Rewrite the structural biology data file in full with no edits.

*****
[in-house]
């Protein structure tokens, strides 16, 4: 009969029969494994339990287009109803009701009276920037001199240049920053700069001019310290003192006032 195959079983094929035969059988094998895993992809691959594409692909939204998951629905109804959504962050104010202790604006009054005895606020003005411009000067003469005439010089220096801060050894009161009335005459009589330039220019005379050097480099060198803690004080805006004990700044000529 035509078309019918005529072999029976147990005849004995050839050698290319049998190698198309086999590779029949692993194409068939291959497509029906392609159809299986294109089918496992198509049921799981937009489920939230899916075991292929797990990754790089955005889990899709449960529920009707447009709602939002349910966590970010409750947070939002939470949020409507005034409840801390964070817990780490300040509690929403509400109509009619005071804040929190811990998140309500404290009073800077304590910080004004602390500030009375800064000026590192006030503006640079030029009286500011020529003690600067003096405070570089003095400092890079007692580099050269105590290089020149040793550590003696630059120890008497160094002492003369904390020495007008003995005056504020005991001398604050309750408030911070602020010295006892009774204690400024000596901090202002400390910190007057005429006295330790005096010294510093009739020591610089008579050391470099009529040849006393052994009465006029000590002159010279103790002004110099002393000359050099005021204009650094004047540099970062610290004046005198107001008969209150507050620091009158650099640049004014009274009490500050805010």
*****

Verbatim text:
[in-house]
């Protein structure tokens, strides 16, 4: 009969029969494994339990287009109803009701009276920037001199240049920053700069001019310290003192006032 195959079983094929035969059988094998895993992809691959594409692909939204998951629905109804959504962050104010202790604006009054005895606020003005411009000067003469005439010089220096801060050894009161009335005459009589330039220019005379050097480099060198803690004080805006004990700044000529 035509078309019918005529072999029976147990005849004995050839050698290319049998190698198309086999590779029949692993194409068939291959497509029906392609159809299986294109089918496992198509049921799981937009489920939230899916075991292929797990990754790089955005889990899709449960529920009707447009709602939002349910966590970010409750947070939002939470949020409507005034409840801390964070817990780490300040509690929403509400109509009619005071804040929190811990998140309500404290009073800077304590910080004004602390500030009375800064000026590192006030503006640079030029009286500011020529003690600067003096405070570089003095400092890079007692580099050269105590290089020149040793550590003696630059120890008497160094002492003369904390020495007008003995005056504020005991001398604050309750408030911070602020010295006892009774204690400024000596901090202002400390910190007057005429006295330790005096010294510093009739020591610089008579050391470099009529040849006393052994009465006029000590002159010279103790002004110099002393000359050099005021204009650094004047540099970062610290004046005198107001008969209150507050620091009158650099640049004014009274009490500050805010």